California’s Pickiest Eaters Grade New School Lunches

Oct. 23, 2012 / By

News Report by Jacob Simas / NAM Youth Wire reporters

Two months into a new school year that saw stricter federal nutrition guidelines go into effect for school meals, youth reporters from New America Media fanned out in high schools across California to interview their peers and check out the view from the lunch line.

What the reporters found were wide variations in how students grade their new school meals. While none of the school meal programs earned an A, the overwhelming majority of students surveyed – 85 percent – gave them passing grades, and only 13 percent actually handed out F’s.

The findings correlate with those of a formal telephone and internet-conducted survey of students and parents just released by The California Endowment, which found that students and parents in the Golden State prefer the new meals to the old ones, by a ratio of 3 to 1.

The findings also starkly contrast with a report in the New York Times that described the sentiments of some high school students on the East Coast and in Kansas, who are rebelling against the healthier menus on social media, and several others who said they are throwing the food away in preference for chips, cookies and other vending machine options.

New America Media’s youth reporters carried out their peer survey in six California communities – Richmond, Fresno, Merced, South Kern County, Long Beach and the Eastern Coachella Valley — where the vast majority of students attending K-12 public schools qualify for free or subsidized lunch programs. While anecdotal, the interviews – in all, 45 students were surveyed — shed light on what high school students in California are thinking, both positive and critical, about their school lunches.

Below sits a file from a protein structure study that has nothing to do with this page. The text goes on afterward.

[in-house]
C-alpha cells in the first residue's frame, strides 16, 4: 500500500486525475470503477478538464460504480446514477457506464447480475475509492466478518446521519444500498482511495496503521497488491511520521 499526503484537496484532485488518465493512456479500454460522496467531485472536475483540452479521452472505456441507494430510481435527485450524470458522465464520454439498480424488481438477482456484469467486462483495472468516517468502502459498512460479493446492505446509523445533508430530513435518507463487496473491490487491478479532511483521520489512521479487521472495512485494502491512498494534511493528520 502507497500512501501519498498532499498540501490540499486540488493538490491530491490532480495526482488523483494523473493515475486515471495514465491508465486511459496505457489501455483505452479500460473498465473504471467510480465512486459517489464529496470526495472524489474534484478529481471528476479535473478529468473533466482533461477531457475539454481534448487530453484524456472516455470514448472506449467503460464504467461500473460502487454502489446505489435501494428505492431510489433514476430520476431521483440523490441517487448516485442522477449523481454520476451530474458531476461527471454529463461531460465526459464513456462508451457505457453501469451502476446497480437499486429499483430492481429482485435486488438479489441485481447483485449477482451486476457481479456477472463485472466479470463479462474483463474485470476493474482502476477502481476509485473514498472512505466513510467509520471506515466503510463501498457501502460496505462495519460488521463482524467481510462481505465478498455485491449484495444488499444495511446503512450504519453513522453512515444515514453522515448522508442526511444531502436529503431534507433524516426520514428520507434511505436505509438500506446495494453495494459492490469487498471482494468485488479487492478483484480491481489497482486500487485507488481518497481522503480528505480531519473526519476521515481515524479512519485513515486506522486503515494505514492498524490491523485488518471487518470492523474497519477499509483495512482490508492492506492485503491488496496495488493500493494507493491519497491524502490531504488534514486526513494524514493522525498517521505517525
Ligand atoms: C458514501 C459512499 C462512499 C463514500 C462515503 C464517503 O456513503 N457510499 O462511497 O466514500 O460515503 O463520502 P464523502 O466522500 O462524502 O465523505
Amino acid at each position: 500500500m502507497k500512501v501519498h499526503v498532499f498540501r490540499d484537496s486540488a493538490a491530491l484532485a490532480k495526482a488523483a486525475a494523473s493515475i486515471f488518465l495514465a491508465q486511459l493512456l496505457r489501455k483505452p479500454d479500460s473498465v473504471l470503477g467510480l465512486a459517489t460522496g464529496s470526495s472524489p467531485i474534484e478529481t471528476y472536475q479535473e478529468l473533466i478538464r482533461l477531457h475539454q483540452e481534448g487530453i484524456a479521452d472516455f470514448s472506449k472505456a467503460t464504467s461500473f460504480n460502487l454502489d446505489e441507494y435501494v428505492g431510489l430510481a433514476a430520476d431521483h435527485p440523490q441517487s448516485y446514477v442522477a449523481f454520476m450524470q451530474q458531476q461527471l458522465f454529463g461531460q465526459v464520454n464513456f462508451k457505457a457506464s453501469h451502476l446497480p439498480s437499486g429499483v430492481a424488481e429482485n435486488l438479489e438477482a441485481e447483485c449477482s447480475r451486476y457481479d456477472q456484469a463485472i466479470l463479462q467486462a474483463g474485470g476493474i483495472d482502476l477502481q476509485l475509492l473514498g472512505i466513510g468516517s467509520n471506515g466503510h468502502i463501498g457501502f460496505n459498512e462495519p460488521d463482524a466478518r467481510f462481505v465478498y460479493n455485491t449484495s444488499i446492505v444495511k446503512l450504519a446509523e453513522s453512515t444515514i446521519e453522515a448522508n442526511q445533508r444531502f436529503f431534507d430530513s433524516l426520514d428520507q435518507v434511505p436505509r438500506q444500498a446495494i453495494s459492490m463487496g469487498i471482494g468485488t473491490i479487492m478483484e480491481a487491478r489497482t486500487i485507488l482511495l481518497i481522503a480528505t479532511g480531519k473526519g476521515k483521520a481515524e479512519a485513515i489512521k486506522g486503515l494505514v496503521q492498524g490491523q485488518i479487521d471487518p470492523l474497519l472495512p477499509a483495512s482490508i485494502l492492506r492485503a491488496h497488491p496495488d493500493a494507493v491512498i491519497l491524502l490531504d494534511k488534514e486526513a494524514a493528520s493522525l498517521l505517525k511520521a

Below are some responses from Long Beach youth:

“It’s healthy for us, but portion size is not very much so not all students are very satisfied with what they have and they’re not fully satisfied with the selection either. There’s not that big of a selection. Also cheaper food and drinks.”
— Christian Gangler, 15, Wilson Classical High School, Long Beach

“When I was a junior or freshman I used to eat it every day a week but now I only eat it maybe 3 times a week. To me, it’s the same thing over and over again. It doesn’t even fill me anymore.”
— Abrhajaam Berruecos, 17, Wilson Classical High School, Long Beach

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New America Media

New America Media is the country's first and largest national collaboration and advocate of 3,000 ethnic news organizations. Over 57 million ethnic adults connect to each other, to home countries and to America through 3000+ ethnic media outlets, the fastest growing sector of American journalism. Founded by the nonprofit Pacific News Service in 1996, NAM is headquartered in California with offices in New York and Washington D.C., and partnerships with journalism schools to grow local associations of ethnic media.